The cross has arrived for World Youth Day, and so have thousands of young Roman Catholic pilgrims, waiting for miracles and Pope John Paul II.
"So many people were saying the pope might not come," said Christina Stachulak, 24. "But all the young people were saying, "Of course he would come. He would do anything for us. We know because he tells us he loves us.' "
Organizers are expecting more than 350,000 people from 170 countries to converge on Toronto for World Youth Day, a gathering of young people on a pilgrimage to profess their faith. The first World Youth Day was in 1986, after the pope called on youth to join him in celebrating the church. It has since been organized in different cities about every two years.
The pope, 82, who shows signs of Parkinson's disease, is to arrive today. As of Friday, 200,000 people had registered for the event, leading some people to speculate that the turnout might be lower than expected because of uncertainty about the pope's health.
Vatican officials, however, have said he will not curtail his summer travel. After Canada he will visit Guatemala and Mexico, and then journey to Poland, the country of his birth, in August.
The pope is to spend two days resting at Strawberry Island, a retreat about one hour north of Toronto operated by the Basilian Fathers. On Thursday, he is expected to speak at a welcoming ceremony, and Saturday he is scheduled to deliver a message at a vigil. He will celebrate Mass with about 1-million people on Sunday.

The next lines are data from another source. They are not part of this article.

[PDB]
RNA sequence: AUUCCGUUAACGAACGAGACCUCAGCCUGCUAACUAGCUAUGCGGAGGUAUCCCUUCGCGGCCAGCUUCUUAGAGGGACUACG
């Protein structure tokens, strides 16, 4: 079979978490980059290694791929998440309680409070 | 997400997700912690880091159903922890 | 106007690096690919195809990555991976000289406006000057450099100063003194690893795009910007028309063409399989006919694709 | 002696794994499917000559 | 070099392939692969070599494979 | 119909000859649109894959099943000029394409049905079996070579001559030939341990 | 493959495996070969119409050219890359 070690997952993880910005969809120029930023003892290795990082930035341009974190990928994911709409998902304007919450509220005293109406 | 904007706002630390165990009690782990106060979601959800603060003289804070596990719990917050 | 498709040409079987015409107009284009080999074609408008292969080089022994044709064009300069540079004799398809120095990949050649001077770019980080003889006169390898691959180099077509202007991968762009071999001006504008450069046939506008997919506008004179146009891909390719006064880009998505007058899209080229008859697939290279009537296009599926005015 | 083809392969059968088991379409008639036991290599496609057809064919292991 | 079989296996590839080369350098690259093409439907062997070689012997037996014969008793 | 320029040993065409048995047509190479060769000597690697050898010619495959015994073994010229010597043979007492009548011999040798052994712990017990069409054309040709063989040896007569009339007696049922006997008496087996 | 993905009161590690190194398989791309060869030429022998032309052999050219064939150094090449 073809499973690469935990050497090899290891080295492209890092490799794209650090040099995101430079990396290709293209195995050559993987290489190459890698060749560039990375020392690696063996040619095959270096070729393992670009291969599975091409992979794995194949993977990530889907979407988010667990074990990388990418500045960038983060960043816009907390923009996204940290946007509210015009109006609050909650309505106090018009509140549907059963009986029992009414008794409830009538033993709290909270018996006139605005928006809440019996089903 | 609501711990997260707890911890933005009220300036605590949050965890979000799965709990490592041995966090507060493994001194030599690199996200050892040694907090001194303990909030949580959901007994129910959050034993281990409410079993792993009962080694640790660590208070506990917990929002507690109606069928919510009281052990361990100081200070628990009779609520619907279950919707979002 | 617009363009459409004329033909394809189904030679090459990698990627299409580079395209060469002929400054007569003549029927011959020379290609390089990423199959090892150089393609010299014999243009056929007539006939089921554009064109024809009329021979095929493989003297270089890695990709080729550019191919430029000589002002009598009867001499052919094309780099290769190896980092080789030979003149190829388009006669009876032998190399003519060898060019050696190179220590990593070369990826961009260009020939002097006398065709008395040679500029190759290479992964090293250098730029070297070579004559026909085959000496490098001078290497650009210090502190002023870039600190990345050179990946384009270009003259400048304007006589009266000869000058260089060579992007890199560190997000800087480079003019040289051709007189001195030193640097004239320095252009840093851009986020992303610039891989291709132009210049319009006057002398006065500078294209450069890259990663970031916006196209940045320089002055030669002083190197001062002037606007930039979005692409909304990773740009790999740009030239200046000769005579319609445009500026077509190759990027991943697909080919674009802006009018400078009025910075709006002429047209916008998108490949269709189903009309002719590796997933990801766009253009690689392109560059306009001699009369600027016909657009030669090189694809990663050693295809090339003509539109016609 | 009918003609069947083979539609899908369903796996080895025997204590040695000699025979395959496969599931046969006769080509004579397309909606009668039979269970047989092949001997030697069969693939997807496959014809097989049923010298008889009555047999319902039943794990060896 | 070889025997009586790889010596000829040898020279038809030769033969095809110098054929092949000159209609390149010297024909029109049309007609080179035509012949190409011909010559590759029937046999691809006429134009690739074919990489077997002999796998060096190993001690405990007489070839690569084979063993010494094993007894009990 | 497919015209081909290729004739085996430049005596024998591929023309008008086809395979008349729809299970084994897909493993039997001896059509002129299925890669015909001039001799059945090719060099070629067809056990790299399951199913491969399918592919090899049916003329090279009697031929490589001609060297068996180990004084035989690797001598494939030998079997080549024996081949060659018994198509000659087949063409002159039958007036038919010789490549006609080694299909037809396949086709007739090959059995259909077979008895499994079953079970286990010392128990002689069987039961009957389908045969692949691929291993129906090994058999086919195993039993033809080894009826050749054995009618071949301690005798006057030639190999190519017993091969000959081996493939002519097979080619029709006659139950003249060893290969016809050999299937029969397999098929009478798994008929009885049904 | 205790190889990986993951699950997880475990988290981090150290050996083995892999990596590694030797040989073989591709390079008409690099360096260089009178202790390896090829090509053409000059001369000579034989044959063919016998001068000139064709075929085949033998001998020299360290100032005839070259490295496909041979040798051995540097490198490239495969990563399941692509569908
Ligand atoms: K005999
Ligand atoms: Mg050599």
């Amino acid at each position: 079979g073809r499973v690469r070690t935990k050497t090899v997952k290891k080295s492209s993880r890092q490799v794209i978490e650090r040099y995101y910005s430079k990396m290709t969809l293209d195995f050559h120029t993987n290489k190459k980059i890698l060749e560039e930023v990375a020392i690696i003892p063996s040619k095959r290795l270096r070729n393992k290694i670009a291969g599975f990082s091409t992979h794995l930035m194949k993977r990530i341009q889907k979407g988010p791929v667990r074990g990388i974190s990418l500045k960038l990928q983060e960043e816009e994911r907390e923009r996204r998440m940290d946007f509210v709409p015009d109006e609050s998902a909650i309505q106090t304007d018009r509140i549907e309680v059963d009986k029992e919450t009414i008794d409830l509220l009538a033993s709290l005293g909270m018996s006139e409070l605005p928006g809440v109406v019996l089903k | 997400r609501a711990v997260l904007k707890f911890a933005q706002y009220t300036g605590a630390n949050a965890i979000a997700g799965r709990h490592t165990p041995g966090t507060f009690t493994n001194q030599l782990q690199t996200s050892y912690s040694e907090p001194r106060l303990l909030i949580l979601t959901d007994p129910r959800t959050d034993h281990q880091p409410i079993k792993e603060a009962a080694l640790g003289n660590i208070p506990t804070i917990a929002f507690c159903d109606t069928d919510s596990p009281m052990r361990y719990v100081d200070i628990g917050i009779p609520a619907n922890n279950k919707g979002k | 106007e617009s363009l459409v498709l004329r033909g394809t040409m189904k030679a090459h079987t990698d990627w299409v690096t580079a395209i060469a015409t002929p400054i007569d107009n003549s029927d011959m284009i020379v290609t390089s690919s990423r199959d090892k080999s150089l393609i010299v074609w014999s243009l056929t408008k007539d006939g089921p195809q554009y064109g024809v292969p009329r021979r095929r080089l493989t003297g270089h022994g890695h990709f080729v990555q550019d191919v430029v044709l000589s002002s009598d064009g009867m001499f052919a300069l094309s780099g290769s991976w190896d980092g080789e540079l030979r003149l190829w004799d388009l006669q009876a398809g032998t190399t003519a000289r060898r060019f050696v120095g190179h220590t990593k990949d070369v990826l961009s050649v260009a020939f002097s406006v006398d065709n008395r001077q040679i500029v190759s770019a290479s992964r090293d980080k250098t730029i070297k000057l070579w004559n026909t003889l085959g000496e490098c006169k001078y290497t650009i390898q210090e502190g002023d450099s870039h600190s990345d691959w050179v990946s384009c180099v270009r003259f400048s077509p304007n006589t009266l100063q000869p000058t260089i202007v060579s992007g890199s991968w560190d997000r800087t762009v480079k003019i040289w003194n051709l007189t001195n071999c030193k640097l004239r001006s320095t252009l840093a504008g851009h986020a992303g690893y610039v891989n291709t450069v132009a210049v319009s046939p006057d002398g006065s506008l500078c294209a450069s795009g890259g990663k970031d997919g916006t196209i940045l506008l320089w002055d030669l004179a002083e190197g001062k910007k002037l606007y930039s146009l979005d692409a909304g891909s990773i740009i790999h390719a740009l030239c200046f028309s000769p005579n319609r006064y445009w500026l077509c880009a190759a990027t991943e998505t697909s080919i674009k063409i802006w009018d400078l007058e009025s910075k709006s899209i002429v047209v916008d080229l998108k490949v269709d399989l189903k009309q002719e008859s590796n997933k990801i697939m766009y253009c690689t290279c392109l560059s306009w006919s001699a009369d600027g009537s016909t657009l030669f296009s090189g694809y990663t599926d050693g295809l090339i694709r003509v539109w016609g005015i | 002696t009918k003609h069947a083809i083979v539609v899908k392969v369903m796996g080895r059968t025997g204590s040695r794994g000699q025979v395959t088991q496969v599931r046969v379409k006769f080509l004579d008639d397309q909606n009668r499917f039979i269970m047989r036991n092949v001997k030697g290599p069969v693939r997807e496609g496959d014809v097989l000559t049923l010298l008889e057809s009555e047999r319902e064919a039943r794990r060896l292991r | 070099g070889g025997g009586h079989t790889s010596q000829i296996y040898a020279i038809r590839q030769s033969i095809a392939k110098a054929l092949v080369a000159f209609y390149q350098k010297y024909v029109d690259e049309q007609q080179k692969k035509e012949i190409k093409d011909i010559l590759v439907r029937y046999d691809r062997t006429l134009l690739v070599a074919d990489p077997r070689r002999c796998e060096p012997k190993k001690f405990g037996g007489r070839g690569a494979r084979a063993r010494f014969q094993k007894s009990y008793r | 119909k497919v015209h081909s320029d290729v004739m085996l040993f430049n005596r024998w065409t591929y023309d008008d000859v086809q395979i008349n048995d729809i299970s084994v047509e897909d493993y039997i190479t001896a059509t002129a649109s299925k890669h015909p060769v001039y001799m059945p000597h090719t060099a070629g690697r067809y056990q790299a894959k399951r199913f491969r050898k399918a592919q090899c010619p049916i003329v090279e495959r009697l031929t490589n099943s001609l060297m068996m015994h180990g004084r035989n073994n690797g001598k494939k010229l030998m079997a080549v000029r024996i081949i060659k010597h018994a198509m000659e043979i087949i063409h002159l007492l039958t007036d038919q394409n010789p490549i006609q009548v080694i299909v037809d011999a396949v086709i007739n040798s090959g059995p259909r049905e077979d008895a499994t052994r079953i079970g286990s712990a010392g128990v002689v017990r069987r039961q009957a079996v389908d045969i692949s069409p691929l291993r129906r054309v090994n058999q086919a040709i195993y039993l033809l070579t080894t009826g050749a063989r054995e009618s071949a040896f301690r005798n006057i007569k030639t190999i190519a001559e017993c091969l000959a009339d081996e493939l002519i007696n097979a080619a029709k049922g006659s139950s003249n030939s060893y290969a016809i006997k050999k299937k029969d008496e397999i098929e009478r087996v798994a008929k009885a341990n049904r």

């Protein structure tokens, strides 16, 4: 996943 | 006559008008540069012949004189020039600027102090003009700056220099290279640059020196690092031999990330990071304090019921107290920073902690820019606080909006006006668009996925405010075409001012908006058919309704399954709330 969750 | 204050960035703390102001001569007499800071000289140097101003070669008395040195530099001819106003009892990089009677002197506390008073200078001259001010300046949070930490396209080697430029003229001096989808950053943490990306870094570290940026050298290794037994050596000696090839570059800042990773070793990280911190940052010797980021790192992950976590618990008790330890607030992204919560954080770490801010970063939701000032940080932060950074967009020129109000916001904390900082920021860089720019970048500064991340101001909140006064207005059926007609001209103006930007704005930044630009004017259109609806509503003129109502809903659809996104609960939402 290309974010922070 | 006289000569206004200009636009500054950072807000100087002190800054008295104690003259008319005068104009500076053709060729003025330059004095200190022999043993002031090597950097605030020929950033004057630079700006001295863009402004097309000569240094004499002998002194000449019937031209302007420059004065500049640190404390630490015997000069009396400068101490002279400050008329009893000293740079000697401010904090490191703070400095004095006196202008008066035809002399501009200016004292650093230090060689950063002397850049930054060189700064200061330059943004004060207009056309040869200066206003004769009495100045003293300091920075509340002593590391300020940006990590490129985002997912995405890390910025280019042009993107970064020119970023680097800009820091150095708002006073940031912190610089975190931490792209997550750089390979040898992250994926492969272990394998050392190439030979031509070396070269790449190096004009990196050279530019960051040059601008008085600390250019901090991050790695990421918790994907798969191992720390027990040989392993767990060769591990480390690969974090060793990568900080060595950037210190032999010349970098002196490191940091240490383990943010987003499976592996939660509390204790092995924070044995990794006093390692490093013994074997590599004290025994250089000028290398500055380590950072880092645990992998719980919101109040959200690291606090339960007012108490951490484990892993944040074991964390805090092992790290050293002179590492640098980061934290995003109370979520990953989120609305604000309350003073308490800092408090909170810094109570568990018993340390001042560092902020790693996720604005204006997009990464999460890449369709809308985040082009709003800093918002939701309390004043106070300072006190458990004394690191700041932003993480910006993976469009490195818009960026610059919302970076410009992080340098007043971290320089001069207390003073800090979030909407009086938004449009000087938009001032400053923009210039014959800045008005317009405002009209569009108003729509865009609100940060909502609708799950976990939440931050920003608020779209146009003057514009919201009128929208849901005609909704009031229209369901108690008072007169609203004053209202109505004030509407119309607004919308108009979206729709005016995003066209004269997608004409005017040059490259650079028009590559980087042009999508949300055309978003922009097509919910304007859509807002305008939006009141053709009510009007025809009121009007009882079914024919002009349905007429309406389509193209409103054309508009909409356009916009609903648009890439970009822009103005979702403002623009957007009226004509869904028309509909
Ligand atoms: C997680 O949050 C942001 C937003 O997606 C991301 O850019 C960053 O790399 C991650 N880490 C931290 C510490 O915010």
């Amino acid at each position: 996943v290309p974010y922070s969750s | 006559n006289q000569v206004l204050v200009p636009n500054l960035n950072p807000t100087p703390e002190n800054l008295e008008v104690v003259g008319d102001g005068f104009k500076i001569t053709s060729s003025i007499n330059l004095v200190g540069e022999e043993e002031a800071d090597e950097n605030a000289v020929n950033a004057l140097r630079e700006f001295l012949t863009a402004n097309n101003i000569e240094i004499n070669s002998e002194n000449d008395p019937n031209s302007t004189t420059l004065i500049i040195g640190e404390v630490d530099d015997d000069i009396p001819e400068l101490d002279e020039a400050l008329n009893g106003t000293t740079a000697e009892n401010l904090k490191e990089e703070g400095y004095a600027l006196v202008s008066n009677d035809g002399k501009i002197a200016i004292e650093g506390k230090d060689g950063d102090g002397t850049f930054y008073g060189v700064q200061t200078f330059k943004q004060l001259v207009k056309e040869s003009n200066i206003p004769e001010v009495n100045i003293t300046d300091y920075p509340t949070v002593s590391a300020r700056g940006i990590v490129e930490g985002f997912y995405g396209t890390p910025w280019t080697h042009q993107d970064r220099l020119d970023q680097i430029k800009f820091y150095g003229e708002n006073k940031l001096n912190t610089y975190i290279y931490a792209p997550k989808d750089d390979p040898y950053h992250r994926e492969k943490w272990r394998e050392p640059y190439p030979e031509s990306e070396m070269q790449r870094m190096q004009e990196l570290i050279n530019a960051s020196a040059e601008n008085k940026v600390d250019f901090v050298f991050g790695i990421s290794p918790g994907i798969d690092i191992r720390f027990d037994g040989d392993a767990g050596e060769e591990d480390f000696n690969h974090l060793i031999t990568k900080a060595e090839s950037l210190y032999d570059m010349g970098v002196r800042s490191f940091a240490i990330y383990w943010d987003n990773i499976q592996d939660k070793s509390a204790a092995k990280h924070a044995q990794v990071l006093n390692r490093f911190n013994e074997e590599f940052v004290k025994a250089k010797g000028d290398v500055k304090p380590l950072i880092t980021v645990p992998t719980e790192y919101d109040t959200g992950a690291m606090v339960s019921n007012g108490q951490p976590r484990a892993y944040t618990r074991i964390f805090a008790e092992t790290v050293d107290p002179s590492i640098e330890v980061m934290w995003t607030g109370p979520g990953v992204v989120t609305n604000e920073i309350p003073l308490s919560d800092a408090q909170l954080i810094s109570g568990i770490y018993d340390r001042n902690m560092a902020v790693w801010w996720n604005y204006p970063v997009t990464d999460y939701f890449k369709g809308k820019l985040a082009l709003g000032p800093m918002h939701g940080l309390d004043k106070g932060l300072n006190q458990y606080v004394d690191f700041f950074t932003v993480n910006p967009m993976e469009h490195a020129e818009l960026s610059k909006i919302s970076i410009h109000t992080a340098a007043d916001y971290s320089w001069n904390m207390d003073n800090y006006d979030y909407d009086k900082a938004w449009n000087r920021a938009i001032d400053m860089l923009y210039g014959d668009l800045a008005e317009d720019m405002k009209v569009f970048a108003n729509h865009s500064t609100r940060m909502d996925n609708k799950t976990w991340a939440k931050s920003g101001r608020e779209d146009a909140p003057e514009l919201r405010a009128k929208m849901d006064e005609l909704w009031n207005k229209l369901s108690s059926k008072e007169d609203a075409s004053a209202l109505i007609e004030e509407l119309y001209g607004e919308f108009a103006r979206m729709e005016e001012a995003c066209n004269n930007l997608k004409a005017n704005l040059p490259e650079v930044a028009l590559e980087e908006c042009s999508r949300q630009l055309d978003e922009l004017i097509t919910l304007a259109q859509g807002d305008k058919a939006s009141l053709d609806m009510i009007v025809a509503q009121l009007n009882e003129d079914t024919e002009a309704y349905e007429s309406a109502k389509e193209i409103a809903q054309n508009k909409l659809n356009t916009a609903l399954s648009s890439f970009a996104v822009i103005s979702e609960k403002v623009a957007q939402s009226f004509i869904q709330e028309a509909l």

The week is filled with activities, including teachings, confessions and social service work. The pope is scheduled to meet with Canada's governor general, Adrienne Clarkson, and Prime Minister Jean Chretien.
The World Youth Day Pilgrim Cross, a simple wooden cross, was turned over by the Vatican to dioceses across Canada. As it made its way down lonely roads, through shopping centers and icy deserts en route to Toronto, some people waited all night to see it and cried when they touched it. Others vowed to go back to church.
"As the cross made its pilgrimage, it has touched people," said John Boissonneau, auxiliary bishop of Toronto. "The cross, like World Youth Day, draws us out. The pope draws us beyond ourselves, especially in his weakened state."
Domenico Arcoraci, 26, an accountant from Sicily, said he felt an urgent need to come for World Youth Day because of the Sept. 11 attacks in the United States.
"It's important for me to experience this because this moment in the world is very problematic," Arcoraci said. "I'm here as a testimonial of Christ and hope. If the young people have fear of this moment of the terrorism, what kind of future can we have?"
Report faults Britain in
LONDON _ Britain's government failed to understand the seriousness of last year's foot-and-mouth epidemic in its early days and moved too slowly and with too little coordination to bring it under control, an investigation of the outbreak concluded Monday.
Speedier and more decisive action might have spared Britons from some of the worst effects of the epidemic, which ravaged agriculture and rural tourism, costing more than $12-billion, said the report by Iain Anderson, a former adviser to Prime Minister Tony Blair.
"We seem destined to repeat the mistakes of history," Anderson wrote, saying that a report on Britain's last foot-and-mouth outbreak, in 1967-68, warned against many of the errors officials made last year.